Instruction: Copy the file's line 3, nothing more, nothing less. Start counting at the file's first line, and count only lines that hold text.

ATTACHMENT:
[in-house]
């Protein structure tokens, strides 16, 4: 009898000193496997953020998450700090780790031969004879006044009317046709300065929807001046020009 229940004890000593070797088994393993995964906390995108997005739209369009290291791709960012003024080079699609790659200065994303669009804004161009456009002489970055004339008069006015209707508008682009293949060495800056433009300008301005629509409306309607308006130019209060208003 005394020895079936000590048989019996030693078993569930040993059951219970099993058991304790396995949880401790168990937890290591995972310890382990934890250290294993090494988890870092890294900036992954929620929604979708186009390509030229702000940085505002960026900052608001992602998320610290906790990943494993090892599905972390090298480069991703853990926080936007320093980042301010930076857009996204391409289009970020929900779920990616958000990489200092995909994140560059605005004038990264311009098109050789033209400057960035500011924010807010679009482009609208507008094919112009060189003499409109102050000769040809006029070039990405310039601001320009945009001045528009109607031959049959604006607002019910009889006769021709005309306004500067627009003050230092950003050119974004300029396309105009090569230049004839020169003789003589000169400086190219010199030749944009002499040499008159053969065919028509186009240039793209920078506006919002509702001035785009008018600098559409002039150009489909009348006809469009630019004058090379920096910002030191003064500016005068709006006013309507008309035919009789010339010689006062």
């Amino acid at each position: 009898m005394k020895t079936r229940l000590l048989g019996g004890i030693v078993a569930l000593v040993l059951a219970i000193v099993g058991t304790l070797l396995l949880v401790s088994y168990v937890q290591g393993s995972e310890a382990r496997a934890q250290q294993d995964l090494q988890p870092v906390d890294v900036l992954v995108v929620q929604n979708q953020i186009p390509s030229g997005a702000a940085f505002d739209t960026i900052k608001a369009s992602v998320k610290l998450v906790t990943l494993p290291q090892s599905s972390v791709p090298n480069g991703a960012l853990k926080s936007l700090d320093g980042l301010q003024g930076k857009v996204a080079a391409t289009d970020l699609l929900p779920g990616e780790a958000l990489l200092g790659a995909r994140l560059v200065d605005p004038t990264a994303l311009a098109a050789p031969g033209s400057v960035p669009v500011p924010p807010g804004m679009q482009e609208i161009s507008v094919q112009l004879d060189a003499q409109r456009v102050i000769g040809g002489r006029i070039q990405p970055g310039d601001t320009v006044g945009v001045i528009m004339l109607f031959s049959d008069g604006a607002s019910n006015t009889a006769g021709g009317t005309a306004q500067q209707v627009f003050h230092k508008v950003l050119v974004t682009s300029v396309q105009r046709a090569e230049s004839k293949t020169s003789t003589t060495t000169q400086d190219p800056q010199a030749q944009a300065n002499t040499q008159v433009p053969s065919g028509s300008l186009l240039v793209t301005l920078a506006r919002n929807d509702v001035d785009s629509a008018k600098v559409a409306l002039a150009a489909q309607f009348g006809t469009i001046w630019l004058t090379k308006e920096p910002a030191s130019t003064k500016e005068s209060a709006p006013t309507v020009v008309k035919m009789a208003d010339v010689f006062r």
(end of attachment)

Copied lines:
């Amino acid at each position: 009898m005394k020895t079936r229940l000590l048989g019996g004890i030693v078993a569930l000593v040993l059951a219970i000193v099993g058991t304790l070797l396995l949880v401790s088994y168990v937890q290591g393993s995972e310890a382990r496997a934890q250290q294993d995964l090494q988890p870092v906390d890294v900036l992954v995108v929620q929604n979708q953020i186009p390509s030229g997005a702000a940085f505002d739209t960026i900052k608001a369009s992602v998320k610290l998450v906790t990943l494993p290291q090892s599905s972390v791709p090298n480069g991703a960012l853990k926080s936007l700090d320093g980042l301010q003024g930076k857009v996204a080079a391409t289009d970020l699609l929900p779920g990616e780790a958000l990489l200092g790659a995909r994140l560059v200065d605005p004038t990264a994303l311009a098109a050789p031969g033209s400057v960035p669009v500011p924010p807010g804004m679009q482009e609208i161009s507008v094919q112009l004879d060189a003499q409109r456009v102050i000769g040809g002489r006029i070039q990405p970055g310039d601001t320009v006044g945009v001045i528009m004339l109607f031959s049959d008069g604006a607002s019910n006015t009889a006769g021709g009317t005309a306004q500067q209707v627009f003050h230092k508008v950003l050119v974004t682009s300029v396309q105009r046709a090569e230049s004839k293949t020169s003789t003589t060495t000169q400086d190219p800056q010199a030749q944009a300065n002499t040499q008159v433009p053969s065919g028509s300008l186009l240039v793209t301005l920078a506006r919002n929807d509702v001035d785009s629509a008018k600098v559409a409306l002039a150009a489909q309607f009348g006809t469009i001046w630019l004058t090379k308006e920096p910002a030191s130019t003064k500016e005068s209060a709006p006013t309507v020009v008309k035919m009789a208003d010339v010689f006062r």